Thanksgivings in Space


I’ve always been terrified of cooking Thanksgiving dinner. There are too many expectations to live up to, especially because I married into a family of gourmet cooks. And while I know my husband, who is a wonderful cook himself, would be more than happy to help me prepare the feast, I worry that anything I make will be haunted by the ghosts of far superior roast turkeys, stuffing, mashed potatoes, and the other table-crushing assortment of dishes we both enjoyed in the carefree Thanksgivings of our youths. Plus it’s just a heck of a lot of work.

So mostly I try to get out of the Thanksgiving responsibilities. Over the years we’ve enjoyed many turkey dinners in restaurants. This is always nice because the food just magically appears at your table, and then just as magically disappears, along with all those dirty dishes, when you’re done.

But this year we decided to go to Disneyland. It was a crazy idea, at least for us. We’re both a little phobic of large crowds, and Thanksgiving in the Land of Mouse promised to be mayhem. Plus I had gone to Disney World when I was 10, and the only memory I had was of frantically chasing after my little cousin, trying to catch her before she vanished into the mass of people all around us. She was two years-old, the same age my daughter is now, and I dreaded the thought of reliving that experience. But of course, as soon as I spoke the idea aloud, my son was beside himself with excitement. So we went.

The first day (a Monday) I was worried that we had made a terrible mistake. There were crowds–big ones–and long lines for most of the rides. By the time we had ridden Mr. Toad’s Wild Ride, Peter Pan’s Flight, and the carousel, we were already tired. My son even asked to go back to the hotel.

But then we stumbled into the Enchanted Tiki Room, where at least there were benches and pineapple ice cream drinks while we waited outside for the show. And then we went inside. The mechanical birds began to sing. My daughter’s eyes grew round. She turned her head to look back at me. And then she smiled. And I relaxed.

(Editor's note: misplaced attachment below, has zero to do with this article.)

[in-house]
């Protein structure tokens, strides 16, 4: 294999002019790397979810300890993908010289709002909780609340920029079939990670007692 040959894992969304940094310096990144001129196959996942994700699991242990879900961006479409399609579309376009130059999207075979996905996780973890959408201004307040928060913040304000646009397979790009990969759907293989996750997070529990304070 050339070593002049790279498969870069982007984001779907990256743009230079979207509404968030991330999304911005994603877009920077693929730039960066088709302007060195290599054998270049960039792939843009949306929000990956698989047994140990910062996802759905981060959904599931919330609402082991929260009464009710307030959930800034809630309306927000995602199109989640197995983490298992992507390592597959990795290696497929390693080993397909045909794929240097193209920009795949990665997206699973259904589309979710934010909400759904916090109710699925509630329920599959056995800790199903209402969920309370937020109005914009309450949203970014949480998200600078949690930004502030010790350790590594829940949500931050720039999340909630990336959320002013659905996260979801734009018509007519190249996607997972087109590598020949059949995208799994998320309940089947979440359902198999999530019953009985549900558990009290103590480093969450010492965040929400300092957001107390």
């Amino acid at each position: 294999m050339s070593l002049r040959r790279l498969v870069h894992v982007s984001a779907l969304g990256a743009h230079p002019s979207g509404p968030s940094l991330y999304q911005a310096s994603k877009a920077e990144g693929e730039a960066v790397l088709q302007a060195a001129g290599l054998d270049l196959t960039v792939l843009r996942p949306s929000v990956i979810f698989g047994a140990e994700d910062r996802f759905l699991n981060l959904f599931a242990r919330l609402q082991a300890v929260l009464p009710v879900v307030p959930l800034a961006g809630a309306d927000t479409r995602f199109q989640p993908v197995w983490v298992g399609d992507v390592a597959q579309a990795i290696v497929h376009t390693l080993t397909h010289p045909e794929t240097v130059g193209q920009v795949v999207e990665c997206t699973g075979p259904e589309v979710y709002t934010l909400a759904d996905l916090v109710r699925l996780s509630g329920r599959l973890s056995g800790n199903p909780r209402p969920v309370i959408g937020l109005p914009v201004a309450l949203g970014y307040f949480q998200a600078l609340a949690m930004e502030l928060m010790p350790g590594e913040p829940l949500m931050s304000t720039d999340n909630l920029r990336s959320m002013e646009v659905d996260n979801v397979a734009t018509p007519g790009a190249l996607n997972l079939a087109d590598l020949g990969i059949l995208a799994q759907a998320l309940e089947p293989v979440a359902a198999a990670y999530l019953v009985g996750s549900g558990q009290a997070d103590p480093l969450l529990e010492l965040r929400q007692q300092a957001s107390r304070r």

The rest of the trip was wonderful. The crowds were much smaller the next day, and by Wednesday we hardly had to wait for more than fifteen minutes for most of the rides. And although my daughter refused to ride in her stroller, she did hold onto my hand in the crowds. She even did okay in the lines, although she insisted on climbing every square inch of railing, and then clinging to it like a kudzu vine whenever I tried to move her. (She also clung to the cart of the Go Coaster when we were supposed to get off, and screamed, “No! I try again! I try again!”)

Occasionally I thought about what it meant to be spending Thanksgiving at Disneyland. It wasn’t, after all, a traditional experience, although we did spring for the Thanksgiving Feast in the Disneyland Hotel, which had every manner of traditional Thanksgiving food and then some. The dessert table alone was a decadence bordering on obscenity. The children’s buffet had a carver waiting to personally slice your child’s pizza. If the goal of the Thanksgiving meal is to stuff yourself like a foie gras goose, Disneyland more than delivered.

But it still didn’t feel quite like a traditional Thanksgiving. And I wondered about tradition, and why it matters. Growing up, my family was never particularly bound by tradition. We once had Thanksgiving without the turkey when I was a vegetarian, and one year we had a bouquet of roses instead of a Christmas tree. But I do have a lot of nostalgia for the traditions we did keep when I was a child, especially making hard candy with my Mom, and playing and singing music around the piano as a family. Those memories are indelible: I think about them and suddenly I am five, or eight, or fifteen again. I am all of those ages at once.